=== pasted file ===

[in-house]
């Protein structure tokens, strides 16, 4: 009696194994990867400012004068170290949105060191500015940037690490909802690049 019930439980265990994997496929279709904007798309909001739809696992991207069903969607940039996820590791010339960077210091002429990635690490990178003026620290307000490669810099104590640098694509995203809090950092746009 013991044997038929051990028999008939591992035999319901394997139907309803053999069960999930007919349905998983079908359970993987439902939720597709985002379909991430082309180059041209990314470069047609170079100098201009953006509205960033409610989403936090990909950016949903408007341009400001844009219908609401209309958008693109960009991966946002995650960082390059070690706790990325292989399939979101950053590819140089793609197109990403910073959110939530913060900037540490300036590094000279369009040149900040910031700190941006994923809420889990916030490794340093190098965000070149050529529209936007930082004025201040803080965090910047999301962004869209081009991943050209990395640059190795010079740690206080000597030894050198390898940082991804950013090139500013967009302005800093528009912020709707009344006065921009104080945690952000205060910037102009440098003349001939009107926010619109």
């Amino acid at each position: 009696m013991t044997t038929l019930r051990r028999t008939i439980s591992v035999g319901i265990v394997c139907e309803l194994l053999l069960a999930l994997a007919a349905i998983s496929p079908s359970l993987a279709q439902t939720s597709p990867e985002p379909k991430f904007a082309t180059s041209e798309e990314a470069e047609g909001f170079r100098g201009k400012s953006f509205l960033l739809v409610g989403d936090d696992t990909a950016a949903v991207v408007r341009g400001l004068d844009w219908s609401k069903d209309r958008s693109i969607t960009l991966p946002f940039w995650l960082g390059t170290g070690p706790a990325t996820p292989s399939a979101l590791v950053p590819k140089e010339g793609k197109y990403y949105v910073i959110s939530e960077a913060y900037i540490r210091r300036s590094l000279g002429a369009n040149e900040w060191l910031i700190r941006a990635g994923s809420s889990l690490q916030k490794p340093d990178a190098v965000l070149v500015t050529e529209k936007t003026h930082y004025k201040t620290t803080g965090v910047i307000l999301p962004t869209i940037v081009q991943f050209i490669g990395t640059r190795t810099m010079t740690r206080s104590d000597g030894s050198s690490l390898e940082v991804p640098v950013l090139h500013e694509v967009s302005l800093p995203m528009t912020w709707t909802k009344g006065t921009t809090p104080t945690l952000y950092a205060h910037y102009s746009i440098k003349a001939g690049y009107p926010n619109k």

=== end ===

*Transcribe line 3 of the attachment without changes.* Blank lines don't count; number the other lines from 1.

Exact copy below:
């Amino acid at each position: 009696m013991t044997t038929l019930r051990r028999t008939i439980s591992v035999g319901i265990v394997c139907e309803l194994l053999l069960a999930l994997a007919a349905i998983s496929p079908s359970l993987a279709q439902t939720s597709p990867e985002p379909k991430f904007a082309t180059s041209e798309e990314a470069e047609g909001f170079r100098g201009k400012s953006f509205l960033l739809v409610g989403d936090d696992t990909a950016a949903v991207v408007r341009g400001l004068d844009w219908s609401k069903d209309r958008s693109i969607t960009l991966p946002f940039w995650l960082g390059t170290g070690p706790a990325t996820p292989s399939a979101l590791v950053p590819k140089e010339g793609k197109y990403y949105v910073i959110s939530e960077a913060y900037i540490r210091r300036s590094l000279g002429a369009n040149e900040w060191l910031i700190r941006a990635g994923s809420s889990l690490q916030k490794p340093d990178a190098v965000l070149v500015t050529e529209k936007t003026h930082y004025k201040t620290t803080g965090v910047i307000l999301p962004t869209i940037v081009q991943f050209i490669g990395t640059r190795t810099m010079t740690r206080s104590d000597g030894s050198s690490l390898e940082v991804p640098v950013l090139h500013e694509v967009s302005l800093p995203m528009t912020w709707t909802k009344g006065t921009t809090p104080t945690l952000y950092a205060h910037y102009s746009i440098k003349a001939g690049y009107p926010n619109k």